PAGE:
The brutal murder of a 69-year-old mother of eight children is one of Dayton's cold cases.
Lillie Oglesby would have just turned 82 if someone had not put her in an early grave 14 years ago.
"Learning about her death, I was like paralyzed. I couldn't move," said Lillie's son, Buford Oglesby.
He had just gotten a call from his brother who had found their mother's body. When he arrived at her home on Genesee Avenue, the home where he had grown up, it was a crime scene.
"There was a lot of people there. I mean, a lot of people," Oglesby said. "They had the street blocked off and everything."
Then, someone said their mother had been murdered.
"It was shocking," Oglesby said. "I couldn't figure out why anybody would do my mother like that. She didn't hurt anybody."
Loving and caring is how everyone described Lillie Oglesby. She was an evangelist who was devoted to God, her husband and her children. Daughter Jocelyn said she and her mother had a very special relationship, and they talked on the phone every day.
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"We were just inseparable," Jocelyn Oglesby said. " Seven brothers and I am the only girl."
"She loved her kids," said Lillie's son Darryl Oglesby. "She loved every last one of her eight kids, loved us to death and treated none of us differently."
By 2004, the children were all grown and gone and, with their father's passing, Lillie was living in the family home alone for the first time. However, all the children said their mother was cautious and always kept her doors locked. That is why some of them believe their mother knew her killer.
"She is not going to open that door for anyone that she does not know," Darryl Oglesby said. "That I know."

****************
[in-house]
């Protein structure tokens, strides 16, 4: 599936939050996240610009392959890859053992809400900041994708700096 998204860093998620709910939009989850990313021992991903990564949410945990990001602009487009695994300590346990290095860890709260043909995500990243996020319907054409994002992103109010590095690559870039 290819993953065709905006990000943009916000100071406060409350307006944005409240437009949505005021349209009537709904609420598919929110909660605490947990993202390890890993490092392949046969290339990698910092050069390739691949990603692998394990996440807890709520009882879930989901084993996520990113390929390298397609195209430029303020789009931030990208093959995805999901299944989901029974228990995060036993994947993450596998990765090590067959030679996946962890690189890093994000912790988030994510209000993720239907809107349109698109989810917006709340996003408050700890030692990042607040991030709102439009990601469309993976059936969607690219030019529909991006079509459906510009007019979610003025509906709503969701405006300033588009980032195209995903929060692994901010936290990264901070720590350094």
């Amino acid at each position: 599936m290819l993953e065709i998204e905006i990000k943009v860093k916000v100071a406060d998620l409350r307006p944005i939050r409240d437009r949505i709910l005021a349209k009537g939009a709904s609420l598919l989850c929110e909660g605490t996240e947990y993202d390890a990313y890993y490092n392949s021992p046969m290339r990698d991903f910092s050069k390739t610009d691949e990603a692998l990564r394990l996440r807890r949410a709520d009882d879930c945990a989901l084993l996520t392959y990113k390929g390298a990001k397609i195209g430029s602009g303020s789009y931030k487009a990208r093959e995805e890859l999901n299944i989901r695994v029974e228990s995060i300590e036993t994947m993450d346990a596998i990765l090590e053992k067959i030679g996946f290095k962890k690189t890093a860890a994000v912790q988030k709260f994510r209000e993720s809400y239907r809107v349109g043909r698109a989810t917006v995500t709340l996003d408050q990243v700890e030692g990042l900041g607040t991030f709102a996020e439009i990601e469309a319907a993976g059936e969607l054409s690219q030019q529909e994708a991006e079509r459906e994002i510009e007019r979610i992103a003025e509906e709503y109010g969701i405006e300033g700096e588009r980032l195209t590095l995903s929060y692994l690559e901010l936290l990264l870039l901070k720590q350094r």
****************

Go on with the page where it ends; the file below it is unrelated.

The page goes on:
"I'm kind of wondering if she could have made a mistake or someone could have tricked her, " said Lillie's son Alan Oglesby. "Anything of that nature and could have coerced her to open the door."
Lillie's son Vernon had stopped to check on his mother that night when he left work. He told police that the storm door was unlocked and the front door was ajar when he arrived shortly after 9 p.m. He said the television was on but the living room was empty. He found his mother lying on the floor next to her bed in a pool of blood, and he called 9-1-1. The Montgomery County Coroner said Lillie died from multiple blunt force trauma.
"Sometimes, just being an elderly person would make someone an easier victim, an easier target,” said Dayton Police Detective Patricia Tackett.
Tackett is the cold case detective for the Dayton Police Department. She said she recently opened the Oglesby case file after a retired detective, who had been at the crime scene back in 2004, asked her to look into the case. Tackett said she is now reading all the notes and submitting evidence, since DNA was only in its infancy then. She is also talking to friends, neighbors and Lillie's children, in hopes that they can remember something that may be important.
"That was their mom," Tackett said. "They would love to give some additional information to help us solve this case."
"It's hard to go every day and you're thinking about it. What happened? Who did this to our mother? Who would be a monster to do something like that? It would have to be a monster," Buford Oglesby said.
"Anybody who would go out of their way to commit such a violent crime on a defenseless woman, would have to be termed a monster," Alan Oglesby said.
They want this person off the street, and they are asking anyone with information to come forward.
"If you know something, anybody out there knows anything, please say something," Jocelyn Oglesby said.
Lillie Oglesby was murdered on May 26, 2004, in her home at 4612 Genesee Ave. between the late afternoon and evening.